How Long Can I Draw Unemployment in New Jersey?

Jobless residents in New Jersey can receive unemployment benefits for up to 99 weeks with federally-funded extensions.

The maximum length of time for receiving unemployment benefits in New Jersey varies according to several factors, especially the availability of federal benefits. Through 2011, for example, federal benefits substantially increase the usual maximum duration of benefits. The possible expiration of federal benefits at the end of 20011 would cap the timeframe for receiving benefits as established by state law.

Standard Benefits

In times of relatively low unemployment, you can receive unemployment benefits in New Jersey for up to 26 weeks. Your benefits might last for less than that depending on how much time you spent working during your base period, which is the first four of the five most recently completed calendar quarters. For every week you worked up to 26 weeks, you can receive a week of unemployment benefits at a rate determined by your earnings.

Extended Benefits

You can receive an additional 13 weeks of benefits under New Jersey's Extended Benefits program if the state unemployment rate is at 6.5 percent or higher. You can receive 20 weeks of Extended Benefits when the unemployment rate is at 8 percent or higher. As of May 2011, it was at 9.4 percent. In many states, Extended Benefits are part of the temporary federal benefits program and would potentially be unavailable starting in 2012. But New Jersey has opted to keep Extended Benefits in place, even when federal benefits expire, for all recipients who worked at least 20 weeks during their base period.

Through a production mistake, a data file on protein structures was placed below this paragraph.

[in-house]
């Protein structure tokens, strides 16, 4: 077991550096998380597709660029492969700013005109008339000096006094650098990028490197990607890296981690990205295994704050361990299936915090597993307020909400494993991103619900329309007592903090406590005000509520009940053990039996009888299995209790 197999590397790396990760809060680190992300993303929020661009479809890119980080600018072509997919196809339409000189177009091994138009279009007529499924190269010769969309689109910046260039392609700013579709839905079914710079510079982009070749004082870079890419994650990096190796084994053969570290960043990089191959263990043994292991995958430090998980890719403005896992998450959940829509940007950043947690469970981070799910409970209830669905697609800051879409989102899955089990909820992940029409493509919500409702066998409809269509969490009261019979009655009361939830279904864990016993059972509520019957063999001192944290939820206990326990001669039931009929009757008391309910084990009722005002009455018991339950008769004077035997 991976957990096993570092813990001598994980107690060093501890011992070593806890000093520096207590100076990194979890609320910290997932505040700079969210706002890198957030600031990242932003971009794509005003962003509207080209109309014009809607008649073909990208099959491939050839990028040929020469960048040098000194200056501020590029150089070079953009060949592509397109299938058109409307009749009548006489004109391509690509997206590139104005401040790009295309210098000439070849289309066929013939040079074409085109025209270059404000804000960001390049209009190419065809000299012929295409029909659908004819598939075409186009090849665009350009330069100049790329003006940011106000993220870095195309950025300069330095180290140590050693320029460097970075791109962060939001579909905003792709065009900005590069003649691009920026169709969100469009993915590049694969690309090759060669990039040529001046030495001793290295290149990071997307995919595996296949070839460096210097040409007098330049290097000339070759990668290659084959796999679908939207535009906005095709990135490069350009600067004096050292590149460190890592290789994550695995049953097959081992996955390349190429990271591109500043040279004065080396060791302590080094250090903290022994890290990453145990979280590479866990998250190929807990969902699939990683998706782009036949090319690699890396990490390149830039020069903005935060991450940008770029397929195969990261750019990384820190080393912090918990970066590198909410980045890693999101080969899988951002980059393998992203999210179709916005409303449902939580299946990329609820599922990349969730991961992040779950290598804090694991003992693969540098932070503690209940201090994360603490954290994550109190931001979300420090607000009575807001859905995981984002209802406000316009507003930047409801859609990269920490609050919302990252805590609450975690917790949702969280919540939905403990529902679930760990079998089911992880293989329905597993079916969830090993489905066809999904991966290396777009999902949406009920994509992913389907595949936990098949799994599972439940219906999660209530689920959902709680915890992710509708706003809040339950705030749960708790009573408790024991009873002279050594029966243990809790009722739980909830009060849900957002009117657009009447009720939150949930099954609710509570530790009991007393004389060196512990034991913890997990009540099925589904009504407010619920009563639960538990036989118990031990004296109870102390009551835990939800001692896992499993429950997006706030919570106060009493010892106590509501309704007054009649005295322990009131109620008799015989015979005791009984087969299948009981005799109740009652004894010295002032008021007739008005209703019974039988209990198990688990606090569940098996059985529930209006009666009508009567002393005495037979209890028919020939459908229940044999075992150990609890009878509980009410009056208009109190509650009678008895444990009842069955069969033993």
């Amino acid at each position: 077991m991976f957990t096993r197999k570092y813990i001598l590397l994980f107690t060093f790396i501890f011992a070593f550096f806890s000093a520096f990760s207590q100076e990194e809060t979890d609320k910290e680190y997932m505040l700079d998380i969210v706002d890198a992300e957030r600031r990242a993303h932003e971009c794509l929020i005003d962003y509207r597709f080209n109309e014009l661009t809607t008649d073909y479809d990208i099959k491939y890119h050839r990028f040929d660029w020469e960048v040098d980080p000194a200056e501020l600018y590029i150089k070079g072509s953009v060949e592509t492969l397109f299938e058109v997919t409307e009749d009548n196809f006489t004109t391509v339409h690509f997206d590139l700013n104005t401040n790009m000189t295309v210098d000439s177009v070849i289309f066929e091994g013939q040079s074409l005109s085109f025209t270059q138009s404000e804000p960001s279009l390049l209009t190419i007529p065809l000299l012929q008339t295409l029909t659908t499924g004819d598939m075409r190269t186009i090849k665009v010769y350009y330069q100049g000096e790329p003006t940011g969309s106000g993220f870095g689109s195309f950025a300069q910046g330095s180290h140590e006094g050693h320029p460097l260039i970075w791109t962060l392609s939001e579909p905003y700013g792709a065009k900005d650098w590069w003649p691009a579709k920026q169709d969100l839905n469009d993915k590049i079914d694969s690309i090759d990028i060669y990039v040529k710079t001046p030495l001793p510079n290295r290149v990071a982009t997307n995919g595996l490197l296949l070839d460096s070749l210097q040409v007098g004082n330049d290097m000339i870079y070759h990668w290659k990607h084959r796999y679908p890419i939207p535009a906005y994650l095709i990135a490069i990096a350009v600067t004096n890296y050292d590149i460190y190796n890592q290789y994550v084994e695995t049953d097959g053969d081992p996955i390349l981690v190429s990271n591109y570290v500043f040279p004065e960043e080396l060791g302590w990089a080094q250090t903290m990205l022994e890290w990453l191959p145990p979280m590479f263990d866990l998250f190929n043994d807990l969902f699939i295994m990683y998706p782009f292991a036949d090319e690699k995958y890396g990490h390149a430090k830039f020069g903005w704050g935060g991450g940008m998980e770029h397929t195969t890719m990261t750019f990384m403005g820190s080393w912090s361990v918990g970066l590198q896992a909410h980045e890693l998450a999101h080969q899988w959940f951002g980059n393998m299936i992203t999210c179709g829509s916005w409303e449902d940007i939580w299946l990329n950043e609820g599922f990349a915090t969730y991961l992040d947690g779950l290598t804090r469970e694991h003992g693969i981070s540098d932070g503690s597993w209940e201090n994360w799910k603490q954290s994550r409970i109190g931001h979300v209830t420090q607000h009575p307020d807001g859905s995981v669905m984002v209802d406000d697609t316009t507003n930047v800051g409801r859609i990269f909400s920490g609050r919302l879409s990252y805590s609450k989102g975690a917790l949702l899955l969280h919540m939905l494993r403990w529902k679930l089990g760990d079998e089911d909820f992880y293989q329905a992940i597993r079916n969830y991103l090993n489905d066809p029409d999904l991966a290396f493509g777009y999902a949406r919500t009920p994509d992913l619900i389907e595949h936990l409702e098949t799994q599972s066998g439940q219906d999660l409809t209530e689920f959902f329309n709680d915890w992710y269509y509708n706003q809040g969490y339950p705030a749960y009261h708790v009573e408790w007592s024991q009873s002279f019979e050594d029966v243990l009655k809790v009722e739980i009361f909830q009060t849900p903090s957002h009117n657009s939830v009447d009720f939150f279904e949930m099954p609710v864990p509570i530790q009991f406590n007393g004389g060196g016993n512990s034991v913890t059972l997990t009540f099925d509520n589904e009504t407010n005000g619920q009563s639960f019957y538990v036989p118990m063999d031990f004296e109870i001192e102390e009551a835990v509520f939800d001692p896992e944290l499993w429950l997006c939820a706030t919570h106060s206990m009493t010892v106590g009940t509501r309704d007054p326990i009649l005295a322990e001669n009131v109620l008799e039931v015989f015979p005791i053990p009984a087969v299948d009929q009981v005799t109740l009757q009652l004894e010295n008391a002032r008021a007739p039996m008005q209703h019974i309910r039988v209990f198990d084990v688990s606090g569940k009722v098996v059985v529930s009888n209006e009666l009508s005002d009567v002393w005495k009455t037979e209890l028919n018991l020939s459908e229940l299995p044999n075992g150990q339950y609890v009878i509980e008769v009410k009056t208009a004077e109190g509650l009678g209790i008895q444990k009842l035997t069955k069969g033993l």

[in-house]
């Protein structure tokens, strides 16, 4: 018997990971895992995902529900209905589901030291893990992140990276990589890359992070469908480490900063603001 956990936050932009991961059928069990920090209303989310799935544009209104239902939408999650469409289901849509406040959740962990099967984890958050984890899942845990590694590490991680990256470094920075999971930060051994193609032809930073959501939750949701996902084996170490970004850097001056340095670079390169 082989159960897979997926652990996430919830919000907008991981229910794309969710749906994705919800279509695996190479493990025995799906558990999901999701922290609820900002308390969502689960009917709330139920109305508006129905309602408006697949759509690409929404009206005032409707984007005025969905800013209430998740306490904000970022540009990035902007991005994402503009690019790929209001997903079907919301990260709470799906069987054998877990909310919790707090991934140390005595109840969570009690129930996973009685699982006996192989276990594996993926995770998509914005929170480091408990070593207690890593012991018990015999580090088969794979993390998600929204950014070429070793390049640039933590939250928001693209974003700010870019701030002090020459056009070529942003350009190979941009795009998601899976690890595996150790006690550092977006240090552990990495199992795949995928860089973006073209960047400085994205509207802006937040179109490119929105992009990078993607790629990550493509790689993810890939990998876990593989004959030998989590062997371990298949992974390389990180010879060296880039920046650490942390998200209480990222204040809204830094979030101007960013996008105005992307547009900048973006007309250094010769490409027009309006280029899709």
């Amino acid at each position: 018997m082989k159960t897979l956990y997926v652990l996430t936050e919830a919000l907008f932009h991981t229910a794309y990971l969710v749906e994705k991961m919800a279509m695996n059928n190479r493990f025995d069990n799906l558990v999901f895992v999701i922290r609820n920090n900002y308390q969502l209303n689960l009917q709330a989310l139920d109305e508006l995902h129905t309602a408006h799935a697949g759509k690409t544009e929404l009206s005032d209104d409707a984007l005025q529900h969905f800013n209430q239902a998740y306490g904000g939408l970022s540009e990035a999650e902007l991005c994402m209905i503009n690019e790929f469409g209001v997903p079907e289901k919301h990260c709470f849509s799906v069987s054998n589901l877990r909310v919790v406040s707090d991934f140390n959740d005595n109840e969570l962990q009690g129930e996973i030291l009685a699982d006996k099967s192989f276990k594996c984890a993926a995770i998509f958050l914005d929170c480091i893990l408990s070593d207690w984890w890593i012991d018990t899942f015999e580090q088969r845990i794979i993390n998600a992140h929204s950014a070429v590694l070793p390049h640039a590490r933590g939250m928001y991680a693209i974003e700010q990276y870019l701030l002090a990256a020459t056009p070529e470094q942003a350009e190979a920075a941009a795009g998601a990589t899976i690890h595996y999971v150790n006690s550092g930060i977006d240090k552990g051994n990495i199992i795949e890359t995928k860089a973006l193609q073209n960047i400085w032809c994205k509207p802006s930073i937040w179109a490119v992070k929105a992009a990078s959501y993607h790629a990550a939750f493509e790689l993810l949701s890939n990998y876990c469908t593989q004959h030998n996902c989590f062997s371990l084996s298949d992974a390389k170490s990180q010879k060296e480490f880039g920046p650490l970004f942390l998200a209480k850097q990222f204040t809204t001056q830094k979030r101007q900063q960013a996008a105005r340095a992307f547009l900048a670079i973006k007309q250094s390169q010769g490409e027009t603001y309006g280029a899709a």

Federal Benefits

Through 2011, the federal government has funded extensions that allow New Jersey residents to collect unemployment for up to 99 weeks counting regular benefits and Extended Benefits. The 53 weeks of federal benefits, formally known as Emergency Unemployment Compensation, fall into four tiers. All four tiers are available in states, such as New Jersey, with unemployment rates of 8.5 percent or worse. States lose the fourth tier, consisting of up to six weeks, if the rate drops below 8.5 percent; they lose the third tier, up to 13 weeks, if the rate falls below 6 percent. The first two tiers, lasting up to 20 and 14 weeks, are available as long as federal benefits remain in place. Your total benefits in each tier are a percentage of your total regular benefits; thus if your regular benefits lasted less than 26 weeks, each tier of federal benefits would last for less than the maximum duration.

Time Frame

Congress must approve an extension before federal benefits run out on Jan. 3, 2012. If Congress chooses not to extend those benefits, you can collect them past that date only until you get to the end of your tier. If you are on Tier I at the deadline, you can still collect up to 20 weeks but cannot move on to Tier II. When you reach the end of your tier and your federal benefits have expired, you can potentially receive Extended Benefits for 13 or 20 weeks depending on the unemployment rate at the time. With federal benefits in place, the order in which you receive your benefits is: regular state benefits, then all available tiers of Emergency Unemployment Compensation, then Extended Benefits.

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